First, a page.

Trump and his opponents within the Republican Party

Trump and his opponents within the Republican Party
Trump and his opponents within the Republican Party

Trump and his opponents within the Republican Party

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This weekend, a number of potential GOP 2024 presidential hopefuls met in Las Vegas to pitch to an audience of Republican supporters. All were respected personalities with impressive CVs and a wealth of government experience and achievement. And all of them supported Donald Trump when he won the presidency of the White House in 2016.
However, the mood of the meeting and the speeches of some of the candidates were very different this time, as they all stressed, in different ways, the need for the party to talk about the future, and not live on the past. Because the country wants to move forward and move beyond the endless conspiracy theories and statements that say it was Trump who won the presidential election in 2020, not Biden. In this context, the governor of New Hampshire, Chris Sununu, asked the public to stop nominating “crazy, unelectable candidates.” For his part, Maryland Governor Larry Hogan spoke about Trump’s recent electoral record, borrowing a phrase from “baseball”: “three hits and you’re out.” This is while former New Jersey Governor Chris Christie said that fearing Trump is like fearing being labeled a communist in the 1960s.
Other potential candidates such as North Carolina Gov. Nikki Haley, former Secretary of State Mike Pompeo, and former Vice President Mike Pence have made softer statements about Trump, but they all talk about the need to get through the 2020 election. The message was clear. Eschewing explicitly naming Trump, all of the keynote speakers have been blunt about the need to move in a new direction if the party is to have any prospect of winning the 2024 election. Based on these speeches, and those of other candidates who were not in attendance, a crack appears. Big began to appear between the leaders of the party and Trump. But do such statements and behavior have any significance?
Here are three good reasons why such statements and positions will matter, and one reason why they might fail. Or not; Trump has lost the support of some of his richest and most reliable donors, which will affect the attitudes of other smaller donors and may cause them to hesitate to make financial donations to the Trump campaign. It goes without saying that large sums of money are essential for a successful electoral campaign. secondly; Rupert Murdoch, the owner of the most powerful media empire in the world, does not like losers, and to him Trump has lost the last three elections in a row: the 2018 midterms, the 2020 presidential elections, and now the November midterms. And given that Murdoch controls Fox News, The New York Daily Post, and The Wall Street Journal, one would certainly like these media organizations to work for him rather than against him. Third; The performance of Trump’s candidates who were most present in the media during the last midterm elections, and who were among the most prominent “denyers of the election result”, was very poor, especially among young and independent voters. Without the support of more of these voters, it is difficult for any Republican candidate to beat a competent Democratic candidate.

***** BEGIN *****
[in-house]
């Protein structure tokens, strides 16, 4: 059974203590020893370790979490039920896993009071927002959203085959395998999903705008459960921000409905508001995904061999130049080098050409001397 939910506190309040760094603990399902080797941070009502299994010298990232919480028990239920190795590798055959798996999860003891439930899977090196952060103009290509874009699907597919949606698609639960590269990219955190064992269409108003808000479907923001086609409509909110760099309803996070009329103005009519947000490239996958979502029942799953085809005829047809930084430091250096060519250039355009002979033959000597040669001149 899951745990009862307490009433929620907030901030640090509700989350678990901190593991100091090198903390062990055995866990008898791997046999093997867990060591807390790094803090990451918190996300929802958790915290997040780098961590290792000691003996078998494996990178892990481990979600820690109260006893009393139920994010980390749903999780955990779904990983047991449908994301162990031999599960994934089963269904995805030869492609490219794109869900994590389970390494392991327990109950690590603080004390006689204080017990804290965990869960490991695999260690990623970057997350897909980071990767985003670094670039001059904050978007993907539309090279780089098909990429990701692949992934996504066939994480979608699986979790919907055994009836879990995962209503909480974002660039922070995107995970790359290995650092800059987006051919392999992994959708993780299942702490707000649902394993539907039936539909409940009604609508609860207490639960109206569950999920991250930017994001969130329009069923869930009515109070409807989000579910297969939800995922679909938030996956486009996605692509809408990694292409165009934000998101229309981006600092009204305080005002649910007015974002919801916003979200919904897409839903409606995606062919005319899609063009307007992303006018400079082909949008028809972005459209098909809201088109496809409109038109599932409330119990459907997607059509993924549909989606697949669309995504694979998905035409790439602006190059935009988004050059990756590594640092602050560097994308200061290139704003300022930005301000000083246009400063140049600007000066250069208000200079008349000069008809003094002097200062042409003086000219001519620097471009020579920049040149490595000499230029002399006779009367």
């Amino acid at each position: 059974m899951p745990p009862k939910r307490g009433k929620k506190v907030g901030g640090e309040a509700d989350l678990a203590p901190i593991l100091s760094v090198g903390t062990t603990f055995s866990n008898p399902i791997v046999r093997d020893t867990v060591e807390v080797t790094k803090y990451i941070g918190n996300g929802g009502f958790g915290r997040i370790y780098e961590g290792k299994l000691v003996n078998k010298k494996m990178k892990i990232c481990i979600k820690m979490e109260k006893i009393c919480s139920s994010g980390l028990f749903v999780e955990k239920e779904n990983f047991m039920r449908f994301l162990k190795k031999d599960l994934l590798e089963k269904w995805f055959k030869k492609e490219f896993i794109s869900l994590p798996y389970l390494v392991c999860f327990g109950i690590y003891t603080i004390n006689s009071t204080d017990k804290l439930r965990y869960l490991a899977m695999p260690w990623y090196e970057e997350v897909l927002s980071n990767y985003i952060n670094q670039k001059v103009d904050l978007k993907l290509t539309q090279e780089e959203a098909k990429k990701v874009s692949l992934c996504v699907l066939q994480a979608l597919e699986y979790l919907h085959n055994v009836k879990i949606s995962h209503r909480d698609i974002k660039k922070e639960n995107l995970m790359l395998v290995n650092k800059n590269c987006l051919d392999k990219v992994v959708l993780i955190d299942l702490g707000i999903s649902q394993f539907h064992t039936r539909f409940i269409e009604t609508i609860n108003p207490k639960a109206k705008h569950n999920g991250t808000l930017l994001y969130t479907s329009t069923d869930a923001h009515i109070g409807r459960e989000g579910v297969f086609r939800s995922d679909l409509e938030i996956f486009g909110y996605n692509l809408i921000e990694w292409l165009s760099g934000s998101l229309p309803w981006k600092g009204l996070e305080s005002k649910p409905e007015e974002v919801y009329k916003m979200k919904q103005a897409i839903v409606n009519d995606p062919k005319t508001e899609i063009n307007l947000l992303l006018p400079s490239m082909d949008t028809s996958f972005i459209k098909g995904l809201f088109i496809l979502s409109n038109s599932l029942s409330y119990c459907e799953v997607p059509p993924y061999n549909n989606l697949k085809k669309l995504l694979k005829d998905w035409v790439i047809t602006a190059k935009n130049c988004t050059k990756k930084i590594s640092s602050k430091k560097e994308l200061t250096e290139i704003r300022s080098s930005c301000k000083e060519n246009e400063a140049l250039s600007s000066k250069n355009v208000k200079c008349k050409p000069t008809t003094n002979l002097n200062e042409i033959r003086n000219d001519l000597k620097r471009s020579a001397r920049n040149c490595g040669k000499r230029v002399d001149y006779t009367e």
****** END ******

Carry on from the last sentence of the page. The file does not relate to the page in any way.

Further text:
However, Trump has one big advantage. Because as long as he has the support and admiration of his base, which is estimated to be between 25% and 30% of Republicans, he can count on their votes in any primaries to choose a Republican candidate. And if dozens of members decide to run for election, as happened in 2016, Trump can systematically divide the opposition and win the primaries with less than a clear majority of the party. And if enough of his opponents end up supporting him in the end, he can win the party’s nomination again.
Until Republicans work out the “Trump factor” and decide how to use their small majority in the House of Representatives when Congress reconvenes in the new year, it will be hard to predict what substantive legislation they might want to work with Biden and the Senate on to show they can cooperate rather than They are always “rejecting” and “denying”.
Meanwhile, Biden should consider whether he really wants to run for election again at a time when he celebrates his eightieth birthday, which would make him the oldest serving president in US history.

* Director of Strategic Programs at the National Interest Center – Washington

The article is in Arabic

Tags: Trump opponents Republican Party

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